Added security for graduation at The Evergreen State College

by: Kevin McCarty

The Evergreen State College.

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Students of the Evergreen State College along with family, and friends all had to pass through metal detectors as they entered Cheney stadium to attend the school’s 2017 commencement ceremonies.

Evergreen officials moved the graduation to Tacoma, more than 30 miles from campus,  on short notice following weeks of racial tension, student protests, and death threats that shut down campus earlier this month.

“This is not where I imagined holding our graduation this year,” Evergreen president George Bridges told the crowd as commencement got underway. “But I’m very glad we’re all here.”


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For the most part it was a typical graduation ceremony with students celebrating and getting their degrees. There were only fleeting mentions of campus unrest by speakers during the more than three hour event.

But one of the graduates asked to read a poem once his name was announced on the dais, then went on a diatribe aimed at law enforcement.

“All my prose are against the police,” said the student, repeating the similar lines several times. “My entire graduation is against the police.”

He received some applause, but another graduate who later addressed the crowd saying God bless and protect the men and women of law enforcement, “especially from those who are against the police” received much louder applause from the crowd.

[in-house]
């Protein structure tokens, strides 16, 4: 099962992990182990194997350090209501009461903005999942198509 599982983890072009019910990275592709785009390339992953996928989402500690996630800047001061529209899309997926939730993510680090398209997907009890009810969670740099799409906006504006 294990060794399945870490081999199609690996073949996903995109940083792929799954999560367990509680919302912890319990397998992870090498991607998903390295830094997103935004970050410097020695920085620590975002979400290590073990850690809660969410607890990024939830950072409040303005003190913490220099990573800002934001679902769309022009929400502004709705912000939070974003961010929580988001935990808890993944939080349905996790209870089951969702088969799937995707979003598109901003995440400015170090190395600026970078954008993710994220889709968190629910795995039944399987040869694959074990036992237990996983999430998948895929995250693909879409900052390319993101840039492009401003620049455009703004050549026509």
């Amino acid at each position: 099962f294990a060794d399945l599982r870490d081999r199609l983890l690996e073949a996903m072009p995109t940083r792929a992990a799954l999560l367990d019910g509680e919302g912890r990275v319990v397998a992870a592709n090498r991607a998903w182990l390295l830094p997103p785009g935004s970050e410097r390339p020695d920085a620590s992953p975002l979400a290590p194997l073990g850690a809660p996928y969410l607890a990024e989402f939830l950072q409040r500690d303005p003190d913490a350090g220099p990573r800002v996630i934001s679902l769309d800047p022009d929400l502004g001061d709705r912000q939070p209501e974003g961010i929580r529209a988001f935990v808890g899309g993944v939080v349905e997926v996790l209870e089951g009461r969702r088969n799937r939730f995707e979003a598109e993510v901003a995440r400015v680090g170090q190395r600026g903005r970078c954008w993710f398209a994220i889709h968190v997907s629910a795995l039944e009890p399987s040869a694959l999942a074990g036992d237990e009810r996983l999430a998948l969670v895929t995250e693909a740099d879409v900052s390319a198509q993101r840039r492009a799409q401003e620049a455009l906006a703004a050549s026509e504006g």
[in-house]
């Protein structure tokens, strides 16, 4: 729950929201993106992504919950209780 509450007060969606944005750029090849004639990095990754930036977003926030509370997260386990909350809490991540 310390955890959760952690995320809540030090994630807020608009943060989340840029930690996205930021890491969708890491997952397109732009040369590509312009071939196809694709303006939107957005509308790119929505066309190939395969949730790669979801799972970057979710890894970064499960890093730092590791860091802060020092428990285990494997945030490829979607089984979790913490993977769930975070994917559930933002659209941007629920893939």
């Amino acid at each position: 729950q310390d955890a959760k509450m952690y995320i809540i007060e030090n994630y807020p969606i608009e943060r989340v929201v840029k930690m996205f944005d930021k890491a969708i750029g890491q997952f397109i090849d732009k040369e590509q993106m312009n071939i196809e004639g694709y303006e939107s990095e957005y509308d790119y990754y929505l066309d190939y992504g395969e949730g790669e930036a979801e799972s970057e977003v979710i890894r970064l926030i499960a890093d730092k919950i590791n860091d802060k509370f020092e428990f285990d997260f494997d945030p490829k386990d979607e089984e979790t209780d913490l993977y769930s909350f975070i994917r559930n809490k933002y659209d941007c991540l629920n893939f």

A little more than two weeks ago the Evergreen campus was forced to close and cancel classes for several days after 911 caller threatened to execute people at the school.

National media attention focused on the annual day of absence sparked racial tension,  and right wing backlash online, and on campus as the alt-right group Patriot Prayer held a rally at the school Thursday. During the rally a fight broke out as someone wielded a knife in the crowd.

Some students said all these events were too disruptive.

“I find it rather annoying because of the logistical changes that we need to have happen,” said Annie Bouffio, who said members of her family were unable to attend her graduation because of the sudden relocation.

Others say the protests and even backlash are part of the activism that’s engrained in the school’s culture.

“I mean it’s a little frustrating,” said Sierra Lal, “but at the end of the day Evergreen always comes together I think. Together we always overcome it.”

“Nobody really understands our culture,” added graduate Haron Yunis. “The outside noises going on doesn’t really bother us.”